My point is, that increasingly accurate measurements indicate the technological sophistication of a society. Lets imagine for a minute that the world ended today, and that the only thing left to indicate that the human race had ever existed was  a huge monument with the value of Pi – accurate to a million decimal places—inscribed on it’s surface. An alien race, visiting earth a thousand years into the future would be able to deduce how sophisticated our society was simply from looking at the monument.

 And now back to some of those people in your PC, and particularly to the people who have units of measurement named after them. Particularly units of electrical measurement, because without electricity we wouldn’t have computers at all now would we!

 The actual term ELECTRICITY was coined by William Gilbert (1544-1603), an English scientist and physician. Gilbert studied medicine at Cambridge University, and eventually became Court Physician to Queen Elizabeth I. Back in the heady days of the  of the sixteenth century when ‘England ruled the waves’, and accurate navigation at sea was paramount. Gilberts most important work was in the field of magnetism and by extension the compass. Gilbert was the first to recognise that the earth itself was a magnet, with a north and south pole, just like any other magnet.

 So why don’t we say that William Gilbert discovered electricity? and why is it that your PC doesn’t run on 120 or 240 Gilberts? – Simply put, a discovery, just like an invention is a one-off – something can only be discovered once, and since electricity – in the form of lightning has been around since before man, then it’s likely that man discovered electricity in the form of lightning quite by accident, probably when a nameless and unfortunate caveman was struck by a bolt of lightning while wandering about outside his cave wondering what those strange flashes from the sky were all about.

 Remember too, that we only know about discoveries once they are recorded in writing. Since mankind has only been using written languages for a few thousand years, it follows then that the phenomena of electricity has only been written about for that time.

 In other words, once you have discovered anything, be it a new Quantum Theory, a new element, or a phenonenom like electricity you had to experiment with it to make it do something useful. 

 The first known written records  we have that deal with the phenomena of electricity date back to a Greek named Thales of the Ionian city of Miletus. In 600BC, Thales wrote of his experimentation with a piece of amber, and described how stroking it against his clothing caused the amber to display unusual and unlooked for characteristics – what we nowadays call static electricity. It is worth noting here also that just because somebody else has already discovered  a thing doesn’t lessen the wonder you can see on a childs face at a birthday party as one of his party balloons is rubbed on his head, and then when released, the balloon floats upwards to the ceiling and then stays put – magic !

 In the Greek language, the word for amber is electron, and it is in recognition of this fact that William Gilbert, over two thousand years later first used the word electricity, and electricities offspring – electronics.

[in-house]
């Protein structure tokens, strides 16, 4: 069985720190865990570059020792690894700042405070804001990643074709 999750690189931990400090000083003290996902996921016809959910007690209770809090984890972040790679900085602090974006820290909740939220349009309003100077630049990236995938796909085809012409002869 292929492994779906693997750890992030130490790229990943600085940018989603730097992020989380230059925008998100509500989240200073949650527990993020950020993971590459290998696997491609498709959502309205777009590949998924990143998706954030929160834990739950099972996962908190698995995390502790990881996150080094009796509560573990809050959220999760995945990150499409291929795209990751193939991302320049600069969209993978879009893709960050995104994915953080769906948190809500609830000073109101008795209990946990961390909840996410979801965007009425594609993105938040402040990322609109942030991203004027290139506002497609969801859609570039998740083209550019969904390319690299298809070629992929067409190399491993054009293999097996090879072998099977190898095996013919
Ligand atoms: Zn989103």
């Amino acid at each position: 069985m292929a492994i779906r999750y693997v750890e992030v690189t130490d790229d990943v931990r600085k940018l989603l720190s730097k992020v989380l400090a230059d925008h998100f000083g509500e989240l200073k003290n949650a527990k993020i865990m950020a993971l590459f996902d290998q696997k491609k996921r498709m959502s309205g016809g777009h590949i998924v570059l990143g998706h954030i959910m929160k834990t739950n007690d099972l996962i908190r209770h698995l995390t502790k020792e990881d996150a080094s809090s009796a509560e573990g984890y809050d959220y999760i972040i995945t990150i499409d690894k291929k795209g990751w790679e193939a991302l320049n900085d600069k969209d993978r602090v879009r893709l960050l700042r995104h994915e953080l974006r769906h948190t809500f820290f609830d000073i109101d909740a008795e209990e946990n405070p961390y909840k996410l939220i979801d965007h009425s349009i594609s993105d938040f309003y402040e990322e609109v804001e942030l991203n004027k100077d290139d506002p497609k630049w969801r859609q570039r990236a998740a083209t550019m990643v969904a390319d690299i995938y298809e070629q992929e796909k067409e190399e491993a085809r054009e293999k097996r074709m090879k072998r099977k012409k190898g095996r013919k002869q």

No, we measure electricity in VOLTS because of  an Italian called Count Alessandro Giuseppe Antonio Anastasio Volta. Volta was born in Como, Lombardy on February 18th 1745. Though he was noble-born, young Alessandro was not expected do make much of his life, due in part to his families lessening importance in the Italian court, but primarily because he was considered a ‘slow-starter’, and did not start to speak until he was four, and it was only at the age of seven, when his father died, that the family noticed that he had ‘caught up’ and was now as smart as the other children of his age. By the age of fourteen however, he had already made up his mind that he wanted to be a physicist.

 The young Volta became more and more fascinated by the Wonder of the Age’ – electricity, so much so, that he even wrote poetry devoted to the phenomena. In 1774 he was appointed professor of physics at the Como high school, and in 1778, while studying marsh gas he became to first person to isolate methane – known nowadays as ‘natural gas’ 

 Although this was an important discovery, it is Voltas creation in 1800 of the‘voltaic pile’ – the first battery that  pinned Voltas name to the unit for electricity for eternity.  So, you might well ask, if the Voltaic Pile was the first practical method of creating electricity, what were the ‘impractical’ methods. (check for others), but most of the electrical pioneers used to device called a Leyden Jar. 

 The name ‘Leyden’ is derived from Leiden in the Netherlands, where the inventor of the leyden jar – one Pieter van Musschenbroek lived. Another name for the Leyden Jar was the Condensor – so called because the scientists of the day believed thought of electricity as a fluid that could be condensed from the ‘Ether’, presumably in the same way that water could be condensed from steam.

 Incidentally, The term condensor was still in common use up to a couple of decades ago, indeed, you can still find some vintage car buffs still using the term even today – the ability of the condensor, and the Leyden Jar too to produce a whopping great jolt of electricity in a very short space of time made the condensor very useful in early automotive ignition circuits.

 In Volta’s time however, the Leyden Jar was more commonly used to demonstrate various electrical  phenomena, and these early ‘electricians’ as they were called were in high demand at fete’s and garden shows throughout Europe where they would quite literally ‘shock’ the crowds by killing all manner or birds and animals when the Leyden Jar was discharged.

 This really must have been quite a spectacle, and one cannot help but wonder if the term ‘electrician’ wasn’t coined through the amalgum of Electricity and Magician.

part 1 end…